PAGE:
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CHAP. VIH. having proved insufficient to stop the ships, 1776. and the British having landed, in full force, at

Frogs' neck, on the east of the Sound; it was, after much investigation, declared to be im. practicable, without a change of position, to prevent the enemy from cutting off their communication with the country, and compelling them, either to fight under great disadvantages or to surrender themselves prisoners of war. General Lee, who had but two days before joined the grand army, and whose experience, as well as his late success, gave him great weight, maintained this opinion with peculiar earnestness; and general Clinton was the only

officer dissenting from it. At the same time, The Ameri- it was determined still to hold fort Washington,

d, and to defend that post as long as possible. n. The hope was still cherished, that, by increas.

ing the obstructions in the river, ships might be prevented from passing them; and the object was deemed so all important, as to jus. tify considerable hazard in the attempt to secure it. The resolution of congress of the 11th of October, desiring general Washington, by every art and expense, to obstruct if possible the navigation of the river, contributed, not inconsiderably, to the determination for maintaining this post. The necessary measures were now taken for moving the army, so as to extend its front, or left, up the North river towards the White Plains, beyond the right of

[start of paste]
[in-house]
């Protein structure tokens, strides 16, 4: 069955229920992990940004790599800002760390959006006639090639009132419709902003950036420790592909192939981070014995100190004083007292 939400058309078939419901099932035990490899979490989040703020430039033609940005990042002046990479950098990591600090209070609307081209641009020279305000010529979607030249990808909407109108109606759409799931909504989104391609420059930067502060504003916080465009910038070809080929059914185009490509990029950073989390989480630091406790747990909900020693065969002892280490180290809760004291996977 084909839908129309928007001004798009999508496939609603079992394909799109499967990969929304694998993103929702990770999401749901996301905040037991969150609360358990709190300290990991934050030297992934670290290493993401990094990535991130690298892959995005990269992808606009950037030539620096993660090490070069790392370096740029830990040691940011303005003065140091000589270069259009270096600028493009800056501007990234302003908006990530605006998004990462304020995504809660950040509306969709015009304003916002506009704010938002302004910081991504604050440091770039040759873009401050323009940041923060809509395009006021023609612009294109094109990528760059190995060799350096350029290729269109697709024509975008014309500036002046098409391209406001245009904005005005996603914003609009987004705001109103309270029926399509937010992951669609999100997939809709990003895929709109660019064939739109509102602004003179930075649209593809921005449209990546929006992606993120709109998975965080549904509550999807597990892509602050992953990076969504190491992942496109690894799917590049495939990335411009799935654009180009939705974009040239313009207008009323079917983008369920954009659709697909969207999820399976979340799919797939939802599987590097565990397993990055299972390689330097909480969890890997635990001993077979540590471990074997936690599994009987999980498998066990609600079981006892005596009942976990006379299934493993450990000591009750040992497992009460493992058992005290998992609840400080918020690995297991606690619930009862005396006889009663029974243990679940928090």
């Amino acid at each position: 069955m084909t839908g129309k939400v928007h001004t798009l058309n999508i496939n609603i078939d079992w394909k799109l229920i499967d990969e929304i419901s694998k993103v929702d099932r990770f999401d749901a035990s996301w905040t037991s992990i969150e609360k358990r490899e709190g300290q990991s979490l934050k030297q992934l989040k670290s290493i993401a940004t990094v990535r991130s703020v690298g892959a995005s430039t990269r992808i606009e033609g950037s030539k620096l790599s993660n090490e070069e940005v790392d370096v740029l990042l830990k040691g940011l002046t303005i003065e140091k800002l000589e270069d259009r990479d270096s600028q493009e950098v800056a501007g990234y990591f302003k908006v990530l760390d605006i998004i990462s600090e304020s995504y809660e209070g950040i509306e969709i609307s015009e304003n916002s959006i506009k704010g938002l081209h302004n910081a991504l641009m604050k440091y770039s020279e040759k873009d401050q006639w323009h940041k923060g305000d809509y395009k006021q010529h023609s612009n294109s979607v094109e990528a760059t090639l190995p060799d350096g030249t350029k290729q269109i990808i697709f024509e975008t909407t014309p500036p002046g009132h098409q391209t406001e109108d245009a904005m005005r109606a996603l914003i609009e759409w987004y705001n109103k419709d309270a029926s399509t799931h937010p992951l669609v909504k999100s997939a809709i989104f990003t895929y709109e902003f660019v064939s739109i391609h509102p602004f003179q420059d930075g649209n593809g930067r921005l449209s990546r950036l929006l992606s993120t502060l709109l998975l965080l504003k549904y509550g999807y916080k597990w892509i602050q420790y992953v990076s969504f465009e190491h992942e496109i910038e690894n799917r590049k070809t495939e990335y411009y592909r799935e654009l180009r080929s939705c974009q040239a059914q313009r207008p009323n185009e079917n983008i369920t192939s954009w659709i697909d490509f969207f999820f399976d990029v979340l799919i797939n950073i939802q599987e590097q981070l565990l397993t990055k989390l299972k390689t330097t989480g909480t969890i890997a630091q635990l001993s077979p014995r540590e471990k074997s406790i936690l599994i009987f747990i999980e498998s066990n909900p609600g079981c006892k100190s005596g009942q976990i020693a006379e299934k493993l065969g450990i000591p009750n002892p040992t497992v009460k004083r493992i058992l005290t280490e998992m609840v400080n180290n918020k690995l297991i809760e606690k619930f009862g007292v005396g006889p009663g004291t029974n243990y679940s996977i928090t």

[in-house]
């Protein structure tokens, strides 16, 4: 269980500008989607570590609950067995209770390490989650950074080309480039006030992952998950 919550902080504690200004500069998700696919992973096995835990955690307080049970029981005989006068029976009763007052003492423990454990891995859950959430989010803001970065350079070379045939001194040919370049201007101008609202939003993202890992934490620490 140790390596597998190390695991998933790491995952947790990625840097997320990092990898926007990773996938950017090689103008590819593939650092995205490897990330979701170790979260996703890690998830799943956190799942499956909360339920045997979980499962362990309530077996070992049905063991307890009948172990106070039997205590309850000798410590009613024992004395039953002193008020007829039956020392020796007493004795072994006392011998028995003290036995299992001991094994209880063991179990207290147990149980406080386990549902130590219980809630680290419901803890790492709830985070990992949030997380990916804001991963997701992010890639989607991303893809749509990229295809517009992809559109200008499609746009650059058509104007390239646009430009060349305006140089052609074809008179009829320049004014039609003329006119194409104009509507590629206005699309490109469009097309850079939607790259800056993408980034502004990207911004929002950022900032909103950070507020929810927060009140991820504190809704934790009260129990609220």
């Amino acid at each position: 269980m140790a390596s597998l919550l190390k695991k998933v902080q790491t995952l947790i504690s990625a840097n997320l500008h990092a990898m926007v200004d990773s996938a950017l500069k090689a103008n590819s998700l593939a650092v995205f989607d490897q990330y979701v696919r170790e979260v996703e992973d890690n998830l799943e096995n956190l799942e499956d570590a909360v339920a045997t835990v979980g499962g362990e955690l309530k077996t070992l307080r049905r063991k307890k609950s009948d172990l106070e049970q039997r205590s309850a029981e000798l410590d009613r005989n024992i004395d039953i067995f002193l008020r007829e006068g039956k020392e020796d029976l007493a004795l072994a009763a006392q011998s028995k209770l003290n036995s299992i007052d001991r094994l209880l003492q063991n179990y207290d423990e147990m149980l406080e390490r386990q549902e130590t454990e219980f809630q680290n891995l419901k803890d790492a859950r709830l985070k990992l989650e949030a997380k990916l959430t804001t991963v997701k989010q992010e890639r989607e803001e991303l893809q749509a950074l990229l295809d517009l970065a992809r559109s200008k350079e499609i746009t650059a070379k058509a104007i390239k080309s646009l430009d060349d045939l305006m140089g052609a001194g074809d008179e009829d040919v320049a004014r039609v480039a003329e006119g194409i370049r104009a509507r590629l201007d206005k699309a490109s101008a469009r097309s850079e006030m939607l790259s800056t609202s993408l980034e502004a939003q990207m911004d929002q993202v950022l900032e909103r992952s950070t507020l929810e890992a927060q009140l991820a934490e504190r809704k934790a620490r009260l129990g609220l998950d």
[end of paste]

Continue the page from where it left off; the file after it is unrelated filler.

can army evacuates York isiand, except fort

Washington.

the enemy, and thus keep perfectly open its CHAP. VIII. communication with the country. The right 1776. or rear division remained a few days about King's bridge under the command of general Lee, in order to cover and secure the heavy baggage and military stores, which, in consequence of the extreme difficulty of obtaining waggons, could be but slowly removed to a place of safety.

Having received the expected re-enforce- October 18. ments, which landed at Pell's point, to which place he also transported the troops from Frogs' neck, and brought up his military stores ; general Howe moved forward his whole army, except four brigades destined for the defence of New York, through Pelham's manor, towards New Rochelle. Some skirmishes took place on the march, near East Chester, with a part of Glover's brigade, in which the conduct of the Americans was mentioned with satisfaction by the commander in chief; and as general Howe took post at New Rochelle, a village on Twenty-first the Sound; general Washington occupied the heights between that place and the North river.

At New Rochelle, the British army was joined by the second division of Germans under the command of general Knyphausen, and by an incomplete regiment of cavalry from Ireland; some of whom with one of the transports had been captured on their passage. Both armies move now moved towards the White Plains, a strong whitePlains.

Both armies

towards the

CHAP. VIII. piece of ground where a large camp had been 1776. marked out, and was already occupied by a